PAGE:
MadSci Network: Biochemistry

Re: If a person cannot drink salt water, why is it okay to drink sugar water.

Date: Sun Feb 27 19:04:59 2011
Posted By: Peter E. Hughes, Ph. D. Biochemistry, Faculty, Biochemistry,
Area of science: Biochemistry
ID: 1298347935.Bc

Hi Karl,

The major considerations involving osmolarity in biological systems are:

  1. The nature of the solute, its molecular size
  2. The nature of the membrane(s), porosity and receptors (transport)
  3. The concentration of the solute
  4. The volume(s) of the exchange materials, in this case, water containing a solute
As it turns out, we can drink salt water, in small volumes. Iíve done it many times while attempting to surf. Iím not real good at surfing so the ocean reminds me who is Boss by making me drink salt water and a certain amount of sand.

Salt is a very small molecule that dissociates in the stomach acid into virtually free sodium ions, which are even smaller. Sodium ions are small enough to permeate through the membranous pores of the stomach and the small intestine. Further, the osmolarity is rich enough to deplete the stomach wall of water, dehydrating the stomach wall. This makes many of us feel queasy.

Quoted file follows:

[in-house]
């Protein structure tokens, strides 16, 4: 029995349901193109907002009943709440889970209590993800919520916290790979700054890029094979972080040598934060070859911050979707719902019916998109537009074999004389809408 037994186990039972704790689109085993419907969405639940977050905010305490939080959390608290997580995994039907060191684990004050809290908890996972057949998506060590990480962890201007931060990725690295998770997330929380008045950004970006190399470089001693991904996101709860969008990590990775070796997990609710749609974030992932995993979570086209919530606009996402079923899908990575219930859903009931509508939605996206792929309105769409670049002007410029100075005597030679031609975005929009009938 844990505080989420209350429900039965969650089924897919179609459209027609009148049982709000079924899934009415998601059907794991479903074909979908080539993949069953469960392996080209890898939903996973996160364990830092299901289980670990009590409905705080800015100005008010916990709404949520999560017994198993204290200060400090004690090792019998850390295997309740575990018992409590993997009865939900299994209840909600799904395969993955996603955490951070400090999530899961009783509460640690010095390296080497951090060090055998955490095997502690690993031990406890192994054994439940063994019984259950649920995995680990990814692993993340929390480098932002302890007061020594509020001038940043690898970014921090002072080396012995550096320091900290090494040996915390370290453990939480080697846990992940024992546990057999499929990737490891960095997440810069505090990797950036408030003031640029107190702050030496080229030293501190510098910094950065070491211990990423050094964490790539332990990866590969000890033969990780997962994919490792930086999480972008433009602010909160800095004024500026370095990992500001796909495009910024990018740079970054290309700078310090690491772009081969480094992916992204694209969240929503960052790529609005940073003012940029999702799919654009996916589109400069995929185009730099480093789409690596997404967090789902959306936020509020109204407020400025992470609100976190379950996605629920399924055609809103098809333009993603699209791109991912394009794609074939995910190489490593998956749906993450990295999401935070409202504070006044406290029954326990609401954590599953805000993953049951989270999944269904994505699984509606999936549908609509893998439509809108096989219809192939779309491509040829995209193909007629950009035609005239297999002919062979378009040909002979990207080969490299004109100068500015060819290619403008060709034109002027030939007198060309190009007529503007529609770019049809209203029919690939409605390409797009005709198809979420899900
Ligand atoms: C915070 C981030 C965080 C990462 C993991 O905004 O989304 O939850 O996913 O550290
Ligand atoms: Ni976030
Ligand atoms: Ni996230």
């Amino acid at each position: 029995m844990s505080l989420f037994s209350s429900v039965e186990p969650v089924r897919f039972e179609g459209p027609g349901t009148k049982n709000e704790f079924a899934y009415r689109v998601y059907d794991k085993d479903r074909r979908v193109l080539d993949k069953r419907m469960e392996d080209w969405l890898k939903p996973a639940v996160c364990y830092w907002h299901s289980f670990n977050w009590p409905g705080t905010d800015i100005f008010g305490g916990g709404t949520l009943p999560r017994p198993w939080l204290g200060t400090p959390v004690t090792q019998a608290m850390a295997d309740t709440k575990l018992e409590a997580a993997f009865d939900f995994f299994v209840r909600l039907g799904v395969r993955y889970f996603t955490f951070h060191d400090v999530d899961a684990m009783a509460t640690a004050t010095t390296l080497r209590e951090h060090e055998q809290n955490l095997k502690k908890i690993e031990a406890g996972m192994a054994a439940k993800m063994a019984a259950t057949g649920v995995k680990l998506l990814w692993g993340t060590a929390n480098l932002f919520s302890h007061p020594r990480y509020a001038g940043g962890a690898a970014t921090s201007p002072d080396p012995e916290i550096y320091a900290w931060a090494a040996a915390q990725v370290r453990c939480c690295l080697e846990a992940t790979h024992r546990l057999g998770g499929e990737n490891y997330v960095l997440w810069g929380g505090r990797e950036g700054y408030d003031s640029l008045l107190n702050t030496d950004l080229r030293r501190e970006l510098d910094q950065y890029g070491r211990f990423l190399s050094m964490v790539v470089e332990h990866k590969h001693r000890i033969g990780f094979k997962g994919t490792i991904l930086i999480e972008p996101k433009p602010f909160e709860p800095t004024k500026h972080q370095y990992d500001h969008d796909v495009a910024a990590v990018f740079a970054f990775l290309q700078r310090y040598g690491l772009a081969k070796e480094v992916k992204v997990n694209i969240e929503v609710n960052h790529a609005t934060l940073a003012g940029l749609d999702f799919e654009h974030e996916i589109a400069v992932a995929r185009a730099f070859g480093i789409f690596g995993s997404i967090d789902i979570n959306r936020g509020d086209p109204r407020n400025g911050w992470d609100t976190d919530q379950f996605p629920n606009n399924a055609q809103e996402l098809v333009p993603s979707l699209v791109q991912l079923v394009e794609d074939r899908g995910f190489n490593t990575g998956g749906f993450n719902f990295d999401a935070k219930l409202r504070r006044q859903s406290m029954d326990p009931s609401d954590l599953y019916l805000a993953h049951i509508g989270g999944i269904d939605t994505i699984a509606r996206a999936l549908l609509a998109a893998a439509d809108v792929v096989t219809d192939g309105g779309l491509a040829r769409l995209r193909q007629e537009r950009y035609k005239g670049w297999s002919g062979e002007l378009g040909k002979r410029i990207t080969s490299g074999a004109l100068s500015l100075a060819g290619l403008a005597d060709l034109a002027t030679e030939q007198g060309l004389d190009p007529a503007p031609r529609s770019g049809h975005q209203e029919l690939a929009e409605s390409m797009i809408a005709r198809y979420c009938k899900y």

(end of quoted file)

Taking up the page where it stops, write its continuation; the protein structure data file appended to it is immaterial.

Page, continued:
Letís be careful to not downplay this osmolarity difficulty with sodium. It can also cause whole system dehydration with resultant multiple system shutdown.

Sugar solutions, greater than 6%, will also cause dehydration but by a different mechanism. Sugars are much larger than sodium ions and usually require a receptor to be absorbed. However, the osmolarity is still an issue and water will be extracted from the body in order to dilute it. This happens much slower and may not be noticed so quickly.

It is for this reason that the NFL dilutes its drinks to roughly 2% during a contest. Less than 6% should present no problem.

Thanks for your question!
Peter, Mad Scientist

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